Episode 57: Writing & Super Zoloft

In This Episode:

Mel got some feedback that was not very positive, but she wasn’t surprised by it. She had a rough stretch in her personal life (hard, not-exactly-podcast-material-kinda-stuff), but she forced herself to finish her pages. When she got her edits back, she admits that it hurt. It felt like she had really screwed up in her writing.

Mel says, “It just brought to light how distracted I had been. I was distracted from my story. I wasn’t really connected to it. I was trying to put the things in it that, for some reason, I thought needed to be there, but there wasn’t that thing that we always talk about. There wasn’t a connection to the characters. There a bunch of stuff in here, but it doesn’t really mean anything.”

Jennie and Mel talk a little about the interplay between being a person and being a writer. Mel hates the trope that you have to be a sad, depressive creative in order to write well. Mel talks about her struggles with mental health, and how they have the exact opposite in her writing. Things for her grind to a halt until she can take care of herself. She tried to tape her life together so that no one could see that things were falling apart. She didn’t want to admit to anyone that she was struggling.  Mel thinks that creatives can be more prone to dealing with this sort of thing.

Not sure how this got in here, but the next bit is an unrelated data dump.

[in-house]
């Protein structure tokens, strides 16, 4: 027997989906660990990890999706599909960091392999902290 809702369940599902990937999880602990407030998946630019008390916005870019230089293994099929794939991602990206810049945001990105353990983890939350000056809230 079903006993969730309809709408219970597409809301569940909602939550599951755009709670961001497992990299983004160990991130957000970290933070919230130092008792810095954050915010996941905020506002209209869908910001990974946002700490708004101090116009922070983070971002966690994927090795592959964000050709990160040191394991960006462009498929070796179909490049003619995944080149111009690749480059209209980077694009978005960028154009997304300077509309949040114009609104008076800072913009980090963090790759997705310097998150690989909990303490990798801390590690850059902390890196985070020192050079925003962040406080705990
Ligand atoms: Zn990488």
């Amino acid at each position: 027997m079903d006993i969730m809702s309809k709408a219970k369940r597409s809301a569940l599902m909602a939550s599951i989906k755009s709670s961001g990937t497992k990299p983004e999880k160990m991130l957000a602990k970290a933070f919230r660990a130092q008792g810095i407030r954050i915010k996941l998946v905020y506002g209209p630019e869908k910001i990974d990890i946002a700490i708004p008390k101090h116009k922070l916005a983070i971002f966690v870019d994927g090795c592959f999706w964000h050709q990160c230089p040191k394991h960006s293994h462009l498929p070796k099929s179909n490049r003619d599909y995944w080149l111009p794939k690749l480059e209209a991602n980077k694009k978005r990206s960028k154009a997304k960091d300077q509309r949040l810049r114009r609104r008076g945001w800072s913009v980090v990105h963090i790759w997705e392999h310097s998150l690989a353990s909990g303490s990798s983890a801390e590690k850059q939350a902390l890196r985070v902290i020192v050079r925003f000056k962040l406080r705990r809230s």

I don’t really think it’s addressed as often as it should be. Or admitted to as often as it should be. Or maybe it’s used in a way that says, ‘Oh, well. That person’s really troubled, but they’re also really brilliant.’ You don’t have to be both. And when I’m troubled, I’m not brilliant.
— Melanie Parish

You connect to people through your art, and you can pull from your experiences. Your empathy can help you as a creative. Jennie points out that, “The things Mel is talking about is not being able to control what you feel. What we’re doing when we write a book is controlling what the characters feel and playing with that emotion like it’s clay. But you recognize that you can’t control what you yourself feel.”

Mel admits to feeling all her feelings. All of everyone’s feelings. ALL the feelings everywhere. Yet there was no emotional connection in her story. “I was afraid to put it in there, or I didn’t know how, or I couldn’t narrow down what I was feeling in a way that was useful.”

But finishing her pages-- even junk pages—felt like a win. A win that Melanie needed.

But is anything she wrote salvageable? Mel jokes that she did great on one paragraph, and she's keeping it!

Abby asked Jennie if this is typical? That every writer everywhere, somewhere over the course of their book will have a bad streak. Jennie says, “100% of the time. And 100% of the time when I reflect that opinion back to the writer, they’re not shocked. And then there’s always some reason. Writing is not separate from who you are.”

Jennie reminds us no one is immune from real life—sickness, accidents, loss, doubt.

We can’t have our only metric be page count or word count. Or how fast we wrote them.

Slow writing, like slow cooking, it just takes time.
— Jennie Nash

In craft talk, Mel has an uber-dramatic scene that she wants to keep. Jennie said that sometimes when you have intense drama, the writer stops writing and acts like a camera, forgetting that the reader is still looking for meaning.

Mel did her best to tamp down her feelings in real life, and her characters stopped feeling, too. Abby jokes that Mel’s characters took Zoloft and quit feeling. Jennie says that Mel’s Infinity Device in her story is like super-Zoloft! What she’s writing in her story IS ACTUALLY what happens if you tamp it down. 

 

 

 

 

 

 

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